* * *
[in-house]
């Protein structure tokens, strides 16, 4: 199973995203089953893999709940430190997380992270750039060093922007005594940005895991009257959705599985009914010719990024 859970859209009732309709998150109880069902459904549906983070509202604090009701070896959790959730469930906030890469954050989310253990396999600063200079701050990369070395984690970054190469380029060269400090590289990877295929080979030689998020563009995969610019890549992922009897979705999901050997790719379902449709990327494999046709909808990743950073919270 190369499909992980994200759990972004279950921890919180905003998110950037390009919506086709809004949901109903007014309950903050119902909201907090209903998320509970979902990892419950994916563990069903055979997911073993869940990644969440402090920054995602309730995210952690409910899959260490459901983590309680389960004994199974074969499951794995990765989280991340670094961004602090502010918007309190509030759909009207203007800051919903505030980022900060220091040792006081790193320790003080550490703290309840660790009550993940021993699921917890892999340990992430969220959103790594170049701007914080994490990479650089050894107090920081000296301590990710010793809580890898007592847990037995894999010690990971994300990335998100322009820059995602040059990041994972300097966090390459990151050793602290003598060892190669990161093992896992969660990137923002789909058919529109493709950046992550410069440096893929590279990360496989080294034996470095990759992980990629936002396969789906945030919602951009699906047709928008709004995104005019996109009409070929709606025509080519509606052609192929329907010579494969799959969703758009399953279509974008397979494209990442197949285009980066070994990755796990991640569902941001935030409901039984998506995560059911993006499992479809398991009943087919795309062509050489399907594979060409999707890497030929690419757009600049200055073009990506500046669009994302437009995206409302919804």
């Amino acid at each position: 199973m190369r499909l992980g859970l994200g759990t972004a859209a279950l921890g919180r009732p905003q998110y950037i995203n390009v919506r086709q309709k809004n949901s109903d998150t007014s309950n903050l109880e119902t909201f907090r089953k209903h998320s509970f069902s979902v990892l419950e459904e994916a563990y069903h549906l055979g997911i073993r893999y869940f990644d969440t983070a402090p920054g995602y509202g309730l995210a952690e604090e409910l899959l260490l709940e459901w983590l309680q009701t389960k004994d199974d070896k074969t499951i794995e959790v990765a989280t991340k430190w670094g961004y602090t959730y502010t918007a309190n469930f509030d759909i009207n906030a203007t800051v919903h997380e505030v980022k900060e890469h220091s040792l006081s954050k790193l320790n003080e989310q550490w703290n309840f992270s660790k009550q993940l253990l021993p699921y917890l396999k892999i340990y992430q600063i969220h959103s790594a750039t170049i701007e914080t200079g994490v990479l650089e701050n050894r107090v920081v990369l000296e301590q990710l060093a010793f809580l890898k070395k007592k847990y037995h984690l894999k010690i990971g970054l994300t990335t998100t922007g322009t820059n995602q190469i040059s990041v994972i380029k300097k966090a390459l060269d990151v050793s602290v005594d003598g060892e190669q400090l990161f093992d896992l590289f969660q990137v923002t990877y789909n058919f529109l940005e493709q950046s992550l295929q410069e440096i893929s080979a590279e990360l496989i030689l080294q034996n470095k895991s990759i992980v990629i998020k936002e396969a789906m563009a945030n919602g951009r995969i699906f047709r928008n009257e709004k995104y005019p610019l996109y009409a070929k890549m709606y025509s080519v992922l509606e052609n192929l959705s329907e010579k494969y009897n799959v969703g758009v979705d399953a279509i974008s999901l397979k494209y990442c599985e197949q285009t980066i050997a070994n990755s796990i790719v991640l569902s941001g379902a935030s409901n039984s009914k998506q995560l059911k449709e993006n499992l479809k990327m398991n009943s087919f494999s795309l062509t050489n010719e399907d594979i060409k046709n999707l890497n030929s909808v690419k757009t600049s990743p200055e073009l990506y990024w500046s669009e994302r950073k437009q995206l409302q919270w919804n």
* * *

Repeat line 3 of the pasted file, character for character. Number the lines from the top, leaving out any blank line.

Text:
């Amino acid at each position: 199973m190369r499909l992980g859970l994200g759990t972004a859209a279950l921890g919180r009732p905003q998110y950037i995203n390009v919506r086709q309709k809004n949901s109903d998150t007014s309950n903050l109880e119902t909201f907090r089953k209903h998320s509970f069902s979902v990892l419950e459904e994916a563990y069903h549906l055979g997911i073993r893999y869940f990644d969440t983070a402090p920054g995602y509202g309730l995210a952690e604090e409910l899959l260490l709940e459901w983590l309680q009701t389960k004994d199974d070896k074969t499951i794995e959790v990765a989280t991340k430190w670094g961004y602090t959730y502010t918007a309190n469930f509030d759909i009207n906030a203007t800051v919903h997380e505030v980022k900060e890469h220091s040792l006081s954050k790193l320790n003080e989310q550490w703290n309840f992270s660790k009550q993940l253990l021993p699921y917890l396999k892999i340990y992430q600063i969220h959103s790594a750039t170049i701007e914080t200079g994490v990479l650089e701050n050894r107090v920081v990369l000296e301590q990710l060093a010793f809580l890898k070395k007592k847990y037995h984690l894999k010690i990971g970054l994300t990335t998100t922007g322009t820059n995602q190469i040059s990041v994972i380029k300097k966090a390459l060269d990151v050793s602290v005594d003598g060892e190669q400090l990161f093992d896992l590289f969660q990137v923002t990877y789909n058919f529109l940005e493709q950046s992550l295929q410069e440096i893929s080979a590279e990360l496989i030689l080294q034996n470095k895991s990759i992980v990629i998020k936002e396969a789906m563009a945030n919602g951009r995969i699906f047709r928008n009257e709004k995104y005019p610019l996109y009409a070929k890549m709606y025509s080519v992922l509606e052609n192929l959705s329907e010579k494969y009897n799959v969703g758009v979705d399953a279509i974008s999901l397979k494209y990442c599985e197949q285009t980066i050997a070994n990755s796990i790719v991640l569902s941001g379902a935030s409901n039984s009914k998506q995560l059911k449709e993006n499992l479809k990327m398991n009943s087919f494999s795309l062509t050489n010719e399907d594979i060409k046709n999707l890497n030929s909808v690419k757009t600049s990743p200055e073009l990506y990024w500046s669009e994302r950073k437009q995206l409302q919270w919804n």